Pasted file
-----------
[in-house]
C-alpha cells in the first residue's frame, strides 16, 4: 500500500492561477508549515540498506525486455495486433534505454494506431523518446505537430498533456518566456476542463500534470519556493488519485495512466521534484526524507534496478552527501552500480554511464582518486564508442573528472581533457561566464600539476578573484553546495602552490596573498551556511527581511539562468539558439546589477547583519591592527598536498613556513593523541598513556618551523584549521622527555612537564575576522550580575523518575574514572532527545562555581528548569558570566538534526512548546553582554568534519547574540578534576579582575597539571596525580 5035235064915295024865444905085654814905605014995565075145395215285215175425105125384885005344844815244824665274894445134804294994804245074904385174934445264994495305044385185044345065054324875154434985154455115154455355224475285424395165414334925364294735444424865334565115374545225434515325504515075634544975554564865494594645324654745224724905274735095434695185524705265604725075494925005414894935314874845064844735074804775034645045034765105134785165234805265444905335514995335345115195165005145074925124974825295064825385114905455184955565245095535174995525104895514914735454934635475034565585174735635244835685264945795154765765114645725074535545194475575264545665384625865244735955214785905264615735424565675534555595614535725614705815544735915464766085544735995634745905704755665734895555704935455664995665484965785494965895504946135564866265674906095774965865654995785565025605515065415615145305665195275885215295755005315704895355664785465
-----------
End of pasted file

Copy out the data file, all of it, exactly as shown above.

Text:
[in-house]
C-alpha cells in the first residue's frame, strides 16, 4: 500500500492561477508549515540498506525486455495486433534505454494506431523518446505537430498533456518566456476542463500534470519556493488519485495512466521534484526524507534496478552527501552500480554511464582518486564508442573528472581533457561566464600539476578573484553546495602552490596573498551556511527581511539562468539558439546589477547583519591592527598536498613556513593523541598513556618551523584549521622527555612537564575576522550580575523518575574514572532527545562555581528548569558570566538534526512548546553582554568534519547574540578534576579582575597539571596525580 5035235064915295024865444905085654814905605014995565075145395215285215175425105125384885005344844815244824665274894445134804294994804245074904385174934445264994495305044385185044345065054324875154434985154455115154455355224475285424395165414334925364294735444424865334565115374545225434515325504515075634544975554564865494594645324654745224724905274735095434695185524705265604725075494925005414894935314874845064844735074804775034645045034765105134785165234805265444905335514995335345115195165005145074925124974825295064825385114905455184955565245095535174995525104895514914735454934635475034565585174735635244835685264945795154765765114645725074535545194475575264545665384625865244735955214785905264615735424565675534555595614535725614705815544735915464766085544735995634745905704755665734895555704935455664995665484965785494965895504946135564866265674906095774965865654995785565025605515065415615145305665195275885215295755005315704895355664785465